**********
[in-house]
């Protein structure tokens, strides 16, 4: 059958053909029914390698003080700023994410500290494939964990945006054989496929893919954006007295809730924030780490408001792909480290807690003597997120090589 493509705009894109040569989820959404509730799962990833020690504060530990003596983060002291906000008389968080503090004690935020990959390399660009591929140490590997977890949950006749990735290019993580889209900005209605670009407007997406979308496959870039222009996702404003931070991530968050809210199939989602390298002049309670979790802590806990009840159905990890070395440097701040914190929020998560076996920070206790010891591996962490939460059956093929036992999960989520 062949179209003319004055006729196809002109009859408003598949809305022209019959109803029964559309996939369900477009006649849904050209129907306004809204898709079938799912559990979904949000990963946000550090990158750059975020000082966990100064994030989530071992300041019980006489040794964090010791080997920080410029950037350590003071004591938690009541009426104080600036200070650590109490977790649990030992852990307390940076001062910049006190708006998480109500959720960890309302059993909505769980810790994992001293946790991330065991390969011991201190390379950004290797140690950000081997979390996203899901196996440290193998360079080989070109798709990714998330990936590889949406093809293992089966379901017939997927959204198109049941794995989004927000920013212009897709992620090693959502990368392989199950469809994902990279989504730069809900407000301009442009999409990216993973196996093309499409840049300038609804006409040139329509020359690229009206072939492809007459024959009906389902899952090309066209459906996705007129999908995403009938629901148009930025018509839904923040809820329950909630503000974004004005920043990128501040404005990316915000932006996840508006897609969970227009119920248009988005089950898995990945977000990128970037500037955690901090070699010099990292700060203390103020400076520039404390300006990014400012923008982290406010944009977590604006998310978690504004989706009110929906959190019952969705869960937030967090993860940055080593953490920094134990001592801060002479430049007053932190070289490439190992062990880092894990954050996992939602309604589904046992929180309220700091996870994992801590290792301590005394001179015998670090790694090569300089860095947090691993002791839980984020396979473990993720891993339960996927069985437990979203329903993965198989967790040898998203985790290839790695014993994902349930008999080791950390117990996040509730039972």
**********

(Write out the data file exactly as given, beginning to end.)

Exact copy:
[in-house]
């Protein structure tokens, strides 16, 4: 059958053909029914390698003080700023994410500290494939964990945006054989496929893919954006007295809730924030780490408001792909480290807690003597997120090589 493509705009894109040569989820959404509730799962990833020690504060530990003596983060002291906000008389968080503090004690935020990959390399660009591929140490590997977890949950006749990735290019993580889209900005209605670009407007997406979308496959870039222009996702404003931070991530968050809210199939989602390298002049309670979790802590806990009840159905990890070395440097701040914190929020998560076996920070206790010891591996962490939460059956093929036992999960989520 062949179209003319004055006729196809002109009859408003598949809305022209019959109803029964559309996939369900477009006649849904050209129907306004809204898709079938799912559990979904949000990963946000550090990158750059975020000082966990100064994030989530071992300041019980006489040794964090010791080997920080410029950037350590003071004591938690009541009426104080600036200070650590109490977790649990030992852990307390940076001062910049006190708006998480109500959720960890309302059993909505769980810790994992001293946790991330065991390969011991201190390379950004290797140690950000081997979390996203899901196996440290193998360079080989070109798709990714998330990936590889949406093809293992089966379901017939997927959204198109049941794995989004927000920013212009897709992620090693959502990368392989199950469809994902990279989504730069809900407000301009442009999409990216993973196996093309499409840049300038609804006409040139329509020359690229009206072939492809007459024959009906389902899952090309066209459906996705007129999908995403009938629901148009930025018509839904923040809820329950909630503000974004004005920043990128501040404005990316915000932006996840508006897609969970227009119920248009988005089950898995990945977000990128970037500037955690901090070699010099990292700060203390103020400076520039404390300006990014400012923008982290406010944009977590604006998310978690504004989706009110929906959190019952969705869960937030967090993860940055080593953490920094134990001592801060002479430049007053932190070289490439190992062990880092894990954050996992939602309604589904046992929180309220700091996870994992801590290792301590005394001179015998670090790694090569300089860095947090691993002791839980984020396979473990993720891993339960996927069985437990979203329903993965198989967790040898998203985790290839790695014993994902349930008999080791950390117990996040509730039972």